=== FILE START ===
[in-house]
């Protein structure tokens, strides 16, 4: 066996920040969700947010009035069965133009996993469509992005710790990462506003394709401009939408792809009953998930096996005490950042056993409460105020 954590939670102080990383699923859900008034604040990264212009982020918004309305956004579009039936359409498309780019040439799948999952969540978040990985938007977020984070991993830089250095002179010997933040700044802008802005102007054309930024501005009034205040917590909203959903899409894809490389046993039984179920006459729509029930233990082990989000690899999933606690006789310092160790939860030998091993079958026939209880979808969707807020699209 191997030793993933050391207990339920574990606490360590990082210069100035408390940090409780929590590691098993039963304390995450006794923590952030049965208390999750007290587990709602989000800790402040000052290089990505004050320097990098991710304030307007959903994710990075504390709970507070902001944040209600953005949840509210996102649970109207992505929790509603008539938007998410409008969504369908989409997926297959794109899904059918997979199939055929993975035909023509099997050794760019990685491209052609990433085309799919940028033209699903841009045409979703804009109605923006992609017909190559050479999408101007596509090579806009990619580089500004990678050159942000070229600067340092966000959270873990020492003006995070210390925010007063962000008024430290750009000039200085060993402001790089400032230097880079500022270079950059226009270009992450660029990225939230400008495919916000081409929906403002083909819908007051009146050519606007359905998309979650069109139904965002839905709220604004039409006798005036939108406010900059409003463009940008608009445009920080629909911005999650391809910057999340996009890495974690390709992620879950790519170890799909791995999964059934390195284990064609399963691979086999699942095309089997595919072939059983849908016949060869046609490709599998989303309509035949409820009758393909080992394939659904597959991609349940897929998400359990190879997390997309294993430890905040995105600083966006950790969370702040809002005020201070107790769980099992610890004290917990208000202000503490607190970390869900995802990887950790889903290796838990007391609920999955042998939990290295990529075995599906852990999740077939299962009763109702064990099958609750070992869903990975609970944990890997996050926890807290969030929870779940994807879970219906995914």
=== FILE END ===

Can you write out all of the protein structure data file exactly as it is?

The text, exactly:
[in-house]
């Protein structure tokens, strides 16, 4: 066996920040969700947010009035069965133009996993469509992005710790990462506003394709401009939408792809009953998930096996005490950042056993409460105020 954590939670102080990383699923859900008034604040990264212009982020918004309305956004579009039936359409498309780019040439799948999952969540978040990985938007977020984070991993830089250095002179010997933040700044802008802005102007054309930024501005009034205040917590909203959903899409894809490389046993039984179920006459729509029930233990082990989000690899999933606690006789310092160790939860030998091993079958026939209880979808969707807020699209 191997030793993933050391207990339920574990606490360590990082210069100035408390940090409780929590590691098993039963304390995450006794923590952030049965208390999750007290587990709602989000800790402040000052290089990505004050320097990098991710304030307007959903994710990075504390709970507070902001944040209600953005949840509210996102649970109207992505929790509603008539938007998410409008969504369908989409997926297959794109899904059918997979199939055929993975035909023509099997050794760019990685491209052609990433085309799919940028033209699903841009045409979703804009109605923006992609017909190559050479999408101007596509090579806009990619580089500004990678050159942000070229600067340092966000959270873990020492003006995070210390925010007063962000008024430290750009000039200085060993402001790089400032230097880079500022270079950059226009270009992450660029990225939230400008495919916000081409929906403002083909819908007051009146050519606007359905998309979650069109139904965002839905709220604004039409006798005036939108406010900059409003463009940008608009445009920080629909911005999650391809910057999340996009890495974690390709992620879950790519170890799909791995999964059934390195284990064609399963691979086999699942095309089997595919072939059983849908016949060869046609490709599998989303309509035949409820009758393909080992394939659904597959991609349940897929998400359990190879997390997309294993430890905040995105600083966006950790969370702040809002005020201070107790769980099992610890004290917990208000202000503490607190970390869900995802990887950790889903290796838990007391609920999955042998939990290295990529075995599906852990999740077939299962009763109702064990099958609750070992869903990975609970944990890997996050926890807290969030929870779940994807879970219906995914």